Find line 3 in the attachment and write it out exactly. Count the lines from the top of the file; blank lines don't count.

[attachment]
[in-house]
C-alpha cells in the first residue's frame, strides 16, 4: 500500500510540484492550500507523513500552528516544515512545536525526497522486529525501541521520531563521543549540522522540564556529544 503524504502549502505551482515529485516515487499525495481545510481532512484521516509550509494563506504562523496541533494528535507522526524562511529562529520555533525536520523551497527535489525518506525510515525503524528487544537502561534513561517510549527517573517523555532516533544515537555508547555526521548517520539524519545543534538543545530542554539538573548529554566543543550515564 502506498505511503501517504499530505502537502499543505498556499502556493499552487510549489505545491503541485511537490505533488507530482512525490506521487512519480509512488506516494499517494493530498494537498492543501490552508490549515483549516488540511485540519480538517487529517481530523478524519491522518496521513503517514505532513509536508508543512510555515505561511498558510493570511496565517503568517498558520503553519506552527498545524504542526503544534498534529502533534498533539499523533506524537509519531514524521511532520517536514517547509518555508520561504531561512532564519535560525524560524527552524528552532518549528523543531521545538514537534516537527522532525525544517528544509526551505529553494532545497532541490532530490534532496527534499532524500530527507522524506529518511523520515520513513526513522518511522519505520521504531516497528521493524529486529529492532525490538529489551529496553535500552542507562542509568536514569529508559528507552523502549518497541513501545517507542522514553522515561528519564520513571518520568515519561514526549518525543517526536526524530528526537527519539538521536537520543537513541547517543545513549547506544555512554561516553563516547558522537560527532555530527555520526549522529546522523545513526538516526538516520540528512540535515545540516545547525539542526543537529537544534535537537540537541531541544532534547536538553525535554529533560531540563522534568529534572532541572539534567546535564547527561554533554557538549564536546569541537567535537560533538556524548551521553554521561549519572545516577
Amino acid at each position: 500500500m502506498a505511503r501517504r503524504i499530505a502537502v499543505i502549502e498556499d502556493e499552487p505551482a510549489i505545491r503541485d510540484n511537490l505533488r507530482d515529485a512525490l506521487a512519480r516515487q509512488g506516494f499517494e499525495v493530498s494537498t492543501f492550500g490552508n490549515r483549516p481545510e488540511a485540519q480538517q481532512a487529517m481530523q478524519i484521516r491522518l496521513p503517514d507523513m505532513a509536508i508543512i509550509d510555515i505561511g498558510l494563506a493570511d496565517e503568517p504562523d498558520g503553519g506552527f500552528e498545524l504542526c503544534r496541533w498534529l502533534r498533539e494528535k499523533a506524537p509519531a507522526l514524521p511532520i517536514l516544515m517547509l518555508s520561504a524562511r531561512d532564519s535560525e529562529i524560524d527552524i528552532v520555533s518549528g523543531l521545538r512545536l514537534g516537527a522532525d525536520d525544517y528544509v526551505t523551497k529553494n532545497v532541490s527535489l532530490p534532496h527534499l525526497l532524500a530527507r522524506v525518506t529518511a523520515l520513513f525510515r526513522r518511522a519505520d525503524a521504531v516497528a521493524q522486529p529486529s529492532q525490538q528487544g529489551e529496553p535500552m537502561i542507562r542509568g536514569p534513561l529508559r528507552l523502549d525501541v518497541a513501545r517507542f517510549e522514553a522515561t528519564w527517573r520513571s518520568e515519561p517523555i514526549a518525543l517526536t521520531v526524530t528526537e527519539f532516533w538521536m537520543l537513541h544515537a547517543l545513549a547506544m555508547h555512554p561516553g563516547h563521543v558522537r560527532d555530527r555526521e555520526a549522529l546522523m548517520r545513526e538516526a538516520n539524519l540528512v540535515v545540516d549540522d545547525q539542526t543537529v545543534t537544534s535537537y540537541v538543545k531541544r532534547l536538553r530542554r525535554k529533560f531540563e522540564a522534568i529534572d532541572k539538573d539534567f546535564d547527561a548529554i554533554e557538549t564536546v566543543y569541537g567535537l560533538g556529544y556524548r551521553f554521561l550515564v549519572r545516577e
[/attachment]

Amino acid at each position: 500500500m502506498a505511503r501517504r503524504i499530505a502537502v499543505i502549502e498556499d502556493e499552487p505551482a510549489i505545491r503541485d510540484n511537490l505533488r507530482d515529485a512525490l506521487a512519480r516515487q509512488g506516494f499517494e499525495v493530498s494537498t492543501f492550500g490552508n490549515r483549516p481545510e488540511a485540519q480538517q481532512a487529517m481530523q478524519i484521516r491522518l496521513p503517514d507523513m505532513a509536508i508543512i509550509d510555515i505561511g498558510l494563506a493570511d496565517e503568517p504562523d498558520g503553519g506552527f500552528e498545524l504542526c503544534r496541533w498534529l502533534r498533539e494528535k499523533a506524537p509519531a507522526l514524521p511532520i517536514l516544515m517547509l518555508s520561504a524562511r531561512d532564519s535560525e529562529i524560524d527552524i528552532v520555533s518549528g523543531l521545538r512545536l514537534g516537527a522532525d525536520d525544517y528544509v526551505t523551497k529553494n532545497v532541490s527535489l532530490p534532496h527534499l525526497l532524500a530527507r522524506v525518506t529518511a523520515l520513513f525510515r526513522r518511522a519505520d525503524a521504531v516497528a521493524q522486529p529486529s529492532q525490538q528487544g529489551e529496553p535500552m537502561i542507562r542509568g536514569p534513561l529508559r528507552l523502549d525501541v518497541a513501545r517507542f517510549e522514553a522515561t528519564w527517573r520513571s518520568e515519561p517523555i514526549a518525543l517526536t521520531v526524530t528526537e527519539f532516533w538521536m537520543l537513541h544515537a547517543l545513549a547506544m555508547h555512554p561516553g563516547h563521543v558522537r560527532d555530527r555526521e555520526a549522529l546522523m548517520r545513526e538516526a538516520n539524519l540528512v540535515v545540516d549540522d545547525q539542526t543537529v545543534t537544534s535537537y540537541v538543545k531541544r532534547l536538553r530542554r525535554k529533560f531540563e522540564a522534568i529534572d532541572k539538573d539534567f546535564d547527561a548529554i554533554e557538549t564536546v566543543y569541537g567535537l560533538g556529544y556524548r551521553f554521561l550515564v549519572r545516577e